American Civil War Medicine & Surgical Antiques

Surgical Set collection from 1860 to 1865 - Civilian and Military

Civil War:  Medicine, Surgeon Education & Medical Textbooks

 Dr. Michael Echols  &  Dr. Doug Arbittier


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American Civil War Surgical Antiques

Research and Identification

Civil War Era Surgical Sets, Surgeon's Images

Civil War Surgeon Education & Medical Textbooks

Established 1995    .     Dr. Michael Echols Collection


As seen in:  Warman's Civil War Collectibles, Antique Week, Northeast Antiques, Antiques & Collecting publications, and various TV programs

Field Organization of the Medical Department, 1862

 (Edited by Dr. Echols)


In 1861 there were already in the army 2,109 regimental surgeons 3,652 assistant surgeons and in the hospitals scattered through the country 5,500 acting assistant surgeons by degrees things took shape.  (The Medical Department in the Civil War, by Silas Weir Mitchell)

The Union medical services were organized into seven categories:

1. Surgeons and Assistant Surgeons of the United States Army.  This was the regular Medical Corps and consisted of men in the service when the war began.  The War began with only 90 medical officers.

2. Surgeons and Assistant Surgeons of Volunteers.  These were former "brigade surgeons" created by Congress to supplement the work of the regular staff surgeons.  A total of 547 commissions were issued.

3. Regimental Surgeons and Assistant Surgeons, commissioned by state governors rather than congress or the President.  There were 2,109 Surgeons and 3,882 Assistant Surgeons.  (Note: these are the best documented surgeons and a list of their names is found in the "List of Battles and Roster of Regimental Surgeons")

4. Acting Assistant Surgeons, United States Army.  These physicians were known as the 'contract' surgeons.  They held no commission but received pay as first lieutenants.  There were a total of 5,532 Acting Assistant Surgeons; most of which worked in the general hospitals in the North.  They also continued their civilian practice at the same time.  (Note: of all the so called "Civil War" surgeons, this group is the most difficult to identify.  Without personal correspondence or other documents, it is very difficult to pinpoint any contract surgeon as being a 'Civil War' surgeon.  Ownership of a given surgery set can help by dating that set via the makers address during the War.)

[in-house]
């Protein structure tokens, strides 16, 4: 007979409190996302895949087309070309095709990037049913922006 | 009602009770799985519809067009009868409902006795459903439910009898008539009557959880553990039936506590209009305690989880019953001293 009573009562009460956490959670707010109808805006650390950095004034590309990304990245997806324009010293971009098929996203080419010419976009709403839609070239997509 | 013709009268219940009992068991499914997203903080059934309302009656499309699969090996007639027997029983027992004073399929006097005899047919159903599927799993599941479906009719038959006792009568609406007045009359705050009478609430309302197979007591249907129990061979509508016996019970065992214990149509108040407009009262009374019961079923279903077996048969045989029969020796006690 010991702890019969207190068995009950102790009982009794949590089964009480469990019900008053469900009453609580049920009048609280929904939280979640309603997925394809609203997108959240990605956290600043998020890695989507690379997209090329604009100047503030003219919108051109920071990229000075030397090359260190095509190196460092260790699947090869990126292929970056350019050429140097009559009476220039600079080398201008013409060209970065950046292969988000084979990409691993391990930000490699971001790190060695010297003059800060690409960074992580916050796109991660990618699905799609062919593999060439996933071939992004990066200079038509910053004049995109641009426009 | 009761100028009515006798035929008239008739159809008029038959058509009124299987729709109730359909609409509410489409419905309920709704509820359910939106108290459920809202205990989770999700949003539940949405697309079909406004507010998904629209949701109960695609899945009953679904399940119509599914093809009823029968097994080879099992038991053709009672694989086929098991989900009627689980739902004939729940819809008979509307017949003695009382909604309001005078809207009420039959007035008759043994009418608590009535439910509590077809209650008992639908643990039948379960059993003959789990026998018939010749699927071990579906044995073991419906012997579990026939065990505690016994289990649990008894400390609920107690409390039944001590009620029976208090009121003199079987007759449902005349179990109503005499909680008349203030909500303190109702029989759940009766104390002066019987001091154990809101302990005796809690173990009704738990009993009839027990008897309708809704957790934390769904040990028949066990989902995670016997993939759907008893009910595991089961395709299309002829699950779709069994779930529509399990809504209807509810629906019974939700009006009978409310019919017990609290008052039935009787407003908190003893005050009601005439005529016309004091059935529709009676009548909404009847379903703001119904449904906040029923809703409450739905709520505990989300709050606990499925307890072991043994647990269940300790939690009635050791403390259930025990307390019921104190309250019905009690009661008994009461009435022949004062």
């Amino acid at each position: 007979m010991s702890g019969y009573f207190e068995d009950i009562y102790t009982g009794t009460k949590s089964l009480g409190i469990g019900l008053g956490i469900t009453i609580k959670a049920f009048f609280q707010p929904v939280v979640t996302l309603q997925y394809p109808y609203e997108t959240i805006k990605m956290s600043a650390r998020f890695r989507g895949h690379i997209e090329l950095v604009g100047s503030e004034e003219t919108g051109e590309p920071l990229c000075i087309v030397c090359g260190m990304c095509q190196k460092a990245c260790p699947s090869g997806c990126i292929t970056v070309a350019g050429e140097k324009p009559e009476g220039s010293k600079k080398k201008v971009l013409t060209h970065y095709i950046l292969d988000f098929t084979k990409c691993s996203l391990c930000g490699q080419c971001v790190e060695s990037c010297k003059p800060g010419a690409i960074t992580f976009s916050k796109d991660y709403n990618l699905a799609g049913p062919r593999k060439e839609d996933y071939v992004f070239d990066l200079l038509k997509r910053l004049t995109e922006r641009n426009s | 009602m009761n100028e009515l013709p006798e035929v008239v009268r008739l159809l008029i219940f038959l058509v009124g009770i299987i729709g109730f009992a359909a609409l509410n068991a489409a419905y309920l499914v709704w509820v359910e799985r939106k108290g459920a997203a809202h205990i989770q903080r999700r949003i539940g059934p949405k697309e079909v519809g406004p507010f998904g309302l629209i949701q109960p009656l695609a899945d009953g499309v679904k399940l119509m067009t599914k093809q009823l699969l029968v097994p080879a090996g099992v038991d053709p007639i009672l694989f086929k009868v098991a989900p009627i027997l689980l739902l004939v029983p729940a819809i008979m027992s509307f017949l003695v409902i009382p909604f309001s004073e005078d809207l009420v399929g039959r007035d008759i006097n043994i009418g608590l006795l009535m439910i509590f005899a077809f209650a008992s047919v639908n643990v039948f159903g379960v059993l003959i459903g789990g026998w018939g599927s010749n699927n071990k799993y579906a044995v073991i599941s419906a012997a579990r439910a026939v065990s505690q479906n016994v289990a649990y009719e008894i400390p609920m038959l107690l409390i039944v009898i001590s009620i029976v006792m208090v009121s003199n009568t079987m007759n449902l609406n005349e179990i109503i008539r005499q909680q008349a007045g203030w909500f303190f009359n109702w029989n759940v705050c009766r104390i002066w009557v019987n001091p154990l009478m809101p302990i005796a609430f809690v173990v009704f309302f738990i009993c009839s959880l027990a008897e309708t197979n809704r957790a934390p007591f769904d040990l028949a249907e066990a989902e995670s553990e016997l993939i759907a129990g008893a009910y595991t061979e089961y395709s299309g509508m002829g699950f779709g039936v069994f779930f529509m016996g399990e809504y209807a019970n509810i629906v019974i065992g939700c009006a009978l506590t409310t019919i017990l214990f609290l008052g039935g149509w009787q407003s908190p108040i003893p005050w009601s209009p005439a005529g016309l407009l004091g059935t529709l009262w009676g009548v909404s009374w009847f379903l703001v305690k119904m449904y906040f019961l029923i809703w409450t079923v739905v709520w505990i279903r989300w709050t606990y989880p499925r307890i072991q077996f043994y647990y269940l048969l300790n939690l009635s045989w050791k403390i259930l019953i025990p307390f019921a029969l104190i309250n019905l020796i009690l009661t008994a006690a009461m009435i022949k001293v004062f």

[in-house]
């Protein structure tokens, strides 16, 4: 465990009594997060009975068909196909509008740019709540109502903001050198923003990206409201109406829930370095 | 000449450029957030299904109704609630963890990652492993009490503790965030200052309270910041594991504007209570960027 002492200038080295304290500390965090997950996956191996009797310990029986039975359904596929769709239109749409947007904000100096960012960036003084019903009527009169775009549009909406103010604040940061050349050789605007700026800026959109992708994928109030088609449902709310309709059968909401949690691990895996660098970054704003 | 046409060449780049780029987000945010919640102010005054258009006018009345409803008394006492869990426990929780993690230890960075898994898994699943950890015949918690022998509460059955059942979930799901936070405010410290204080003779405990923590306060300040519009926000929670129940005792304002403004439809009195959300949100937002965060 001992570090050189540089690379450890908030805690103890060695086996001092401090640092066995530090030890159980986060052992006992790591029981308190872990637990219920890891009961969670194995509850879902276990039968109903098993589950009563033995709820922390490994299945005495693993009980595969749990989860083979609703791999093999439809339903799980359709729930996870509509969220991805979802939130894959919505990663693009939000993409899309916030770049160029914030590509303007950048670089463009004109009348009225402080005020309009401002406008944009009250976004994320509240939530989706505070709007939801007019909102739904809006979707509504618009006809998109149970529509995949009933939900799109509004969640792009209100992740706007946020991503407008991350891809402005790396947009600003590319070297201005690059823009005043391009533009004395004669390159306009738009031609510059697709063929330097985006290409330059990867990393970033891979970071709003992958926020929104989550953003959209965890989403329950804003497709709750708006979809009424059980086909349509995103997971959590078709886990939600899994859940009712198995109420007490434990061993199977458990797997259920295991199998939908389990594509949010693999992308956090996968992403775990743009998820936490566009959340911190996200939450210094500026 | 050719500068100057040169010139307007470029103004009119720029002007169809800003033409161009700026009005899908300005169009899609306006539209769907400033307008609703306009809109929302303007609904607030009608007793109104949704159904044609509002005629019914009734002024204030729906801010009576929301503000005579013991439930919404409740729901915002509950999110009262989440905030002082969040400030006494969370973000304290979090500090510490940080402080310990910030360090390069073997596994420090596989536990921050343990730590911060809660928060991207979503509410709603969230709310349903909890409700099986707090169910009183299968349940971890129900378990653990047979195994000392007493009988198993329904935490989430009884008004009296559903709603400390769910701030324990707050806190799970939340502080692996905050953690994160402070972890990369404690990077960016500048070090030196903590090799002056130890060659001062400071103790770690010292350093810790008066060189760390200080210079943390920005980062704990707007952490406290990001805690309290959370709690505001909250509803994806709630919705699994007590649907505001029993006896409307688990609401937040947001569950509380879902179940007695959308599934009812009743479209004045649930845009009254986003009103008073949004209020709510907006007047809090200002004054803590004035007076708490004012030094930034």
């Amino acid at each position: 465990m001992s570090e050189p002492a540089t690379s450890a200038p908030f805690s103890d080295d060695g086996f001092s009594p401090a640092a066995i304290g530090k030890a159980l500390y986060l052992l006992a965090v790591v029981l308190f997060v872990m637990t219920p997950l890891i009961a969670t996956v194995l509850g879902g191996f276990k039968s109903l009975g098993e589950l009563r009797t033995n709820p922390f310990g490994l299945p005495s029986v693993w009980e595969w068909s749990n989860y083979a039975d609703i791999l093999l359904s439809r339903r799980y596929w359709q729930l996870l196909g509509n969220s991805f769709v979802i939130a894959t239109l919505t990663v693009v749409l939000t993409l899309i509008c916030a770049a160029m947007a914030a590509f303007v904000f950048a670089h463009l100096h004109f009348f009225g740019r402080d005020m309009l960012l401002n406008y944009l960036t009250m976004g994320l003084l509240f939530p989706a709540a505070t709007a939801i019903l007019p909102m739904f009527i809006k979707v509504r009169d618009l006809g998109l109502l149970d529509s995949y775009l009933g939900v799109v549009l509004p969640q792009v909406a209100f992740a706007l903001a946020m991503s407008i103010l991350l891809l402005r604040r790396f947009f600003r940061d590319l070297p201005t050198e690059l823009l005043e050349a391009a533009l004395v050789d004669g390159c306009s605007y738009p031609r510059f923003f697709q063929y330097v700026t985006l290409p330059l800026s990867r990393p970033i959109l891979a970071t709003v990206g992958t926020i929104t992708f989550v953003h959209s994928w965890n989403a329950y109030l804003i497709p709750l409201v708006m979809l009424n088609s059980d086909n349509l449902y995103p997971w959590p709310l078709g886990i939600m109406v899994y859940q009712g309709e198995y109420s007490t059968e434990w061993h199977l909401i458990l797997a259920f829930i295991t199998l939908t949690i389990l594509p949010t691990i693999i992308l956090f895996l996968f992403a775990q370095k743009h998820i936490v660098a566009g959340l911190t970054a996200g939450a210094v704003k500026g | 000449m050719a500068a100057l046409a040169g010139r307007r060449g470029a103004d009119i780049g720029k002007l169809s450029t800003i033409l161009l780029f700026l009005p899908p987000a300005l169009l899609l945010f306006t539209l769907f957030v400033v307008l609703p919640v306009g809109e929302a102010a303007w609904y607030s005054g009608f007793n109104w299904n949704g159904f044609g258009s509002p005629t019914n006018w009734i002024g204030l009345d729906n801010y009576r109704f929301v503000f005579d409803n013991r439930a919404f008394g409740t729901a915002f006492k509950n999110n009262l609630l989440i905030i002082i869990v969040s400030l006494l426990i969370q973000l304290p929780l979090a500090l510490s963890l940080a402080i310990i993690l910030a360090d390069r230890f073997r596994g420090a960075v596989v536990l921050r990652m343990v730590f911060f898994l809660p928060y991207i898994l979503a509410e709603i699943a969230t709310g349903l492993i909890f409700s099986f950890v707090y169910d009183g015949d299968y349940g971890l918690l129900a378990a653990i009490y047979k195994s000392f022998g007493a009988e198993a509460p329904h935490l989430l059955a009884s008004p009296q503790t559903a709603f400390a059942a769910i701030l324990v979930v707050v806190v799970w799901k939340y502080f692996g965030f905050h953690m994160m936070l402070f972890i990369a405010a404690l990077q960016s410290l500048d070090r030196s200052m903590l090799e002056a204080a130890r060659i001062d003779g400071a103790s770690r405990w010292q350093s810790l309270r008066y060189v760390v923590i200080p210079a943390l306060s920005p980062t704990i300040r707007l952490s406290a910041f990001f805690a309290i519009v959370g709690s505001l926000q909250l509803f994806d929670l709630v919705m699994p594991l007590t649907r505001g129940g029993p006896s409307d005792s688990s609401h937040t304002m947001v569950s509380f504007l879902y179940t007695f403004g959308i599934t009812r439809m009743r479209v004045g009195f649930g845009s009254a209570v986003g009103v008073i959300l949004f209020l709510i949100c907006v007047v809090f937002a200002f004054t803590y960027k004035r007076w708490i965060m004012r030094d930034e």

5. Medical officers of the Veterans Corps.

6. Acting Staff Surgeons.

7. Surgeons and Assistant Surgeons of the Colored Troops, who received presidential commissions.  They were assigned to the Black troops

Field Organization of the Union Medical Department in 1862


Operations in Northern Virginia, West Virginia, Maryland and Pennsylvania.--September 3-November 14, 1862.
No. 4.--
Report of Surg. Jonathan Letterman, U. S. A., Medical Director

Medical Director's Office, October 30, 1862.

SIR: In order that the wounded may receive the most prompt and efficient attention during and after an engagement, and that the necessary
operations may be performed by the most skillful and responsible surgeons at the earliest moment, the following instructions are issued for the guidance of the medical staff of this army, and medical directors of corps will see that they are promptly carried into effect:
Previous to an engagement there will be established in each corps a hospital for each division, the position of which will he selected by the medical director of the corps.

The organization of the hospital will be as follows:

1st. A surgeon in charge; one assistant surgeon to provide food and shelter; one assistant surgeon to keep the records.

2d. Three medical officers to perform operations; three medical officers as assistants to each of these officers.

3d. Additional medical officers, hospital stewards, nurses of the division.

The surgeon in charge will have general superintendence and be responsible to the surgeon-in-chief of the division for the proper administration of the hospital. The surgeon-in-chief of a division will detail one assistant surgeon, who will report to and be under the immediate orders of the surgeon in charge, whose duties shall be to pitch the hospital tents and provide straw, fuel, water, blankets, &c., and, when houses are used, put them in proper order for the reception of wounded. This assistant surgeon will, when the foregoing shall have been accomplished, at once organize a kitchen, using for this purpose the hospital mess chests and the kettles, tins, in the ambulances. The supplies of beef stock and bread in the ambulances, and of arrowroot, tea, in the hospital wagon, will enable him to prepare quickly a sufficient quantity of palatable and nourishing food. All the cooks, and such of the hospital stewards and nurses as may be necessary, will be placed under his orders for these purposes.

He will detail another assistant surgeon, whose duty it shall be to keep a complete record of every case brought to the hospital, giving the name, rank, company, and regiment; the seat and character of injury; the treatment; the operation, if any be performed, and the result, which will be transmitted to the medical director of the corps and by him sent to this office.

This officer will also see to the proper interment of those who die, and that the grave is marked with a head-beard with the name, rank, company, and regiment legibly inscribed upon it.